A number of factors may ‘continue to affect the landscape for divorce, and the volume and complexity of cases in the years ahead’.

Under the old legislation, unreasonable behaviour was one of the main grounds for divorce in England and Wales. Applications for divorce on fault-based grounds are no longer allowed under the new system.

Russell-Cooke commented:

“So we will likely see a sharp decrease in this ground in future official statistics. This has brought an important further change – that applications can now be made solely or jointly.

“This change has been welcomed by everyone involved in supporting separating families, as it has allowed couples to better focus on the issues that matter such as the arrangements for children and finances, and to move away from the ‘blame game’. We are also now seeing more couples wishing to separate using a new model of working known as the ‘one lawyer, two clients’ approach which enables couples to separate amicably with just one lawyer.

“But while there have been progressive changes to the law in some areas, others are still lagging behind the evolving nature of modern family structures.”

ONS marriage statistics for 2020 recorded the lowest number of marriages on record since 1838.  

Recent data revealed that for the first time the percentage of over-16s in England and Wales who are married or in a civil partnership has fallen below 50%.

This is consistent with the trend that has seen marriage rates continue to steadily decline. Increasing numbers are choosing to get married later or live together, or to not marry at all. Cohabitation is popular among millennials and Generation Z.

Firms have warned of the ‘dangers of cohabitation’ as it offer less legal protection than marriage. This has led to calls for cohabitation law reforms which are set to change. Family lawyers have renewed their calls for cohabitation reform in response to these statistics. The Cohabitation Rights Bill entered Parliament in 2019 and aims to give cohabiting couples the same rights as married couples if they have lived together for at least three years or have a child together.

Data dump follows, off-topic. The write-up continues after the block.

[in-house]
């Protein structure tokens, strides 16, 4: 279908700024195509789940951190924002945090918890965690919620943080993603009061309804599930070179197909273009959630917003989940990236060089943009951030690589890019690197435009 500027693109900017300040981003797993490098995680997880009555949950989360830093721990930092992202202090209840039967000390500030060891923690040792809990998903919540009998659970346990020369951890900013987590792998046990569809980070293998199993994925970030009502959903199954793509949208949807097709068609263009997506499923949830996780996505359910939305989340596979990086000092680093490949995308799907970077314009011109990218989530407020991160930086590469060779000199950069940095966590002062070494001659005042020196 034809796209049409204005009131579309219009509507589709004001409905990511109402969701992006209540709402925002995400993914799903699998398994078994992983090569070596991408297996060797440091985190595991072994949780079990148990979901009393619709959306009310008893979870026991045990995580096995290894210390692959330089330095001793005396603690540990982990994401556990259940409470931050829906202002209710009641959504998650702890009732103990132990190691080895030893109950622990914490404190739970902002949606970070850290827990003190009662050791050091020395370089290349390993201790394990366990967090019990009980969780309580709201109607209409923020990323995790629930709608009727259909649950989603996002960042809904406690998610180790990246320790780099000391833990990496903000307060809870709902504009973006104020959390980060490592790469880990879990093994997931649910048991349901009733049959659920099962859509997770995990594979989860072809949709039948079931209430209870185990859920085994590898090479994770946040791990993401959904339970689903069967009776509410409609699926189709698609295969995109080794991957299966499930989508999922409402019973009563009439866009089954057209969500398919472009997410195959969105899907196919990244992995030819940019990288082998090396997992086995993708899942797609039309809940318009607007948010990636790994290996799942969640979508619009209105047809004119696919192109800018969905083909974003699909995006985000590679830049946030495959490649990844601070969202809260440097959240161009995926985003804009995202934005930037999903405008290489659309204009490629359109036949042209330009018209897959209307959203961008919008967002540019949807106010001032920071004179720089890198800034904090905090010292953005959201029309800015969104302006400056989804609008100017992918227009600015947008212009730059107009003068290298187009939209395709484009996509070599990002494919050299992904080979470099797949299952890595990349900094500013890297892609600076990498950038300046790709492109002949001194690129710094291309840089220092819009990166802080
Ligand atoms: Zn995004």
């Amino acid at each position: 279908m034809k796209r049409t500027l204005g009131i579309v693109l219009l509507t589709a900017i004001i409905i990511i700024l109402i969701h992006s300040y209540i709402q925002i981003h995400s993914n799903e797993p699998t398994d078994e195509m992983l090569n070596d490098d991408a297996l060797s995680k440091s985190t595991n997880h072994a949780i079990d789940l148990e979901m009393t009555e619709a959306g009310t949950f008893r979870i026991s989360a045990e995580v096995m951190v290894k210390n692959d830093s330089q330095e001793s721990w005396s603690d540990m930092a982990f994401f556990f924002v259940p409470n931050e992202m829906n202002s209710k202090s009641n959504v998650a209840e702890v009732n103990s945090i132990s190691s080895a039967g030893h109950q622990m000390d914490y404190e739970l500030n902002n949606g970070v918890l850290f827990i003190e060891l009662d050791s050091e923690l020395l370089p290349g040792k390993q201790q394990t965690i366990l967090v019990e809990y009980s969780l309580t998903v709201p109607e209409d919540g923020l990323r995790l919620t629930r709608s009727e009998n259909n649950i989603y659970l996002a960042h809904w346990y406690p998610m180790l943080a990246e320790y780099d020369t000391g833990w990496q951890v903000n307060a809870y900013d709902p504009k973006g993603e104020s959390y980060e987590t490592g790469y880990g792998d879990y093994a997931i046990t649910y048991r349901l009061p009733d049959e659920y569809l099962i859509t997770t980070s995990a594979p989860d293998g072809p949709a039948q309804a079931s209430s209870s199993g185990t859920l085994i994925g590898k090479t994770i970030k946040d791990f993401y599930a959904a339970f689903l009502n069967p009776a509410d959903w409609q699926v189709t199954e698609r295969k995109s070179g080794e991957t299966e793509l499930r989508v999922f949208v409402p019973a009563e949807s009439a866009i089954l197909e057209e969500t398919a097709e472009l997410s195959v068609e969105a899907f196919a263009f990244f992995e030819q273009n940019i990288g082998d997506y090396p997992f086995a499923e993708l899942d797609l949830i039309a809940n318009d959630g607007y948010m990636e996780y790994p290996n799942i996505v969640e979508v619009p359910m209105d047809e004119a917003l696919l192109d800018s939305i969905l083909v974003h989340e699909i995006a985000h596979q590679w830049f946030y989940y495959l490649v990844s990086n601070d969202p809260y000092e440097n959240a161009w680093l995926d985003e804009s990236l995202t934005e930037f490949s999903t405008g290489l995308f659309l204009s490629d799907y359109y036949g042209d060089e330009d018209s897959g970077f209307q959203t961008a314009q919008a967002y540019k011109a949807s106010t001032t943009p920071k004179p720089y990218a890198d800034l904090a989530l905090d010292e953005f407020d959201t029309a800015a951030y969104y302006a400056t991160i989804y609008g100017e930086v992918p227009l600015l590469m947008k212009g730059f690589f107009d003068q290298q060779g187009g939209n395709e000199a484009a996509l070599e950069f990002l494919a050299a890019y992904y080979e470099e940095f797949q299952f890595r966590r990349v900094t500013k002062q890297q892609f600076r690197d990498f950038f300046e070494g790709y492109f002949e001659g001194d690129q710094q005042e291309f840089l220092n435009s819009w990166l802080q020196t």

Many couples choose to live together without getting married first, but legal experts have cautioned co-habiting couples about the ‘dangers of not having agreements in place’ prior to moving in to a shared property.

Thornberry claims she wants to make ‘significant changes’ to laws around cohabitation this year. The reforms have gained momentum over recent years, prompting the UK parliament’s Women and Equalities Committee to advocate for changes that align with the evolving nature of modern relationships.

Russell-Cooke say that the ‘consequences aren’t being dealt with at a legislative level’:

“The consequences of this are not being appropriately dealt with at the legislative level, with entrenched misconceptions about common law marriage prevailing. For instance, reform is needed to extend protections to cohabiting families on separation. Some protections are available, such as entering into a cohabitation contract or declarations of trust during the relationship, but legal reform to extend protections to cohabiting families is long overdue.

“Even while divorce rates may, in the long run, decline overall therefore, this does not necessarily reflect the changes to relationship norms and familial arrangements, and the challenges faced by couples, of whatever variety, when they are going through a separation.”

Co Authored by Hannah Minty, Partner, and Kate MacDonald, Associate, in the Family law team at Russell-Cooke LLP’

Eve Tawfick, Editor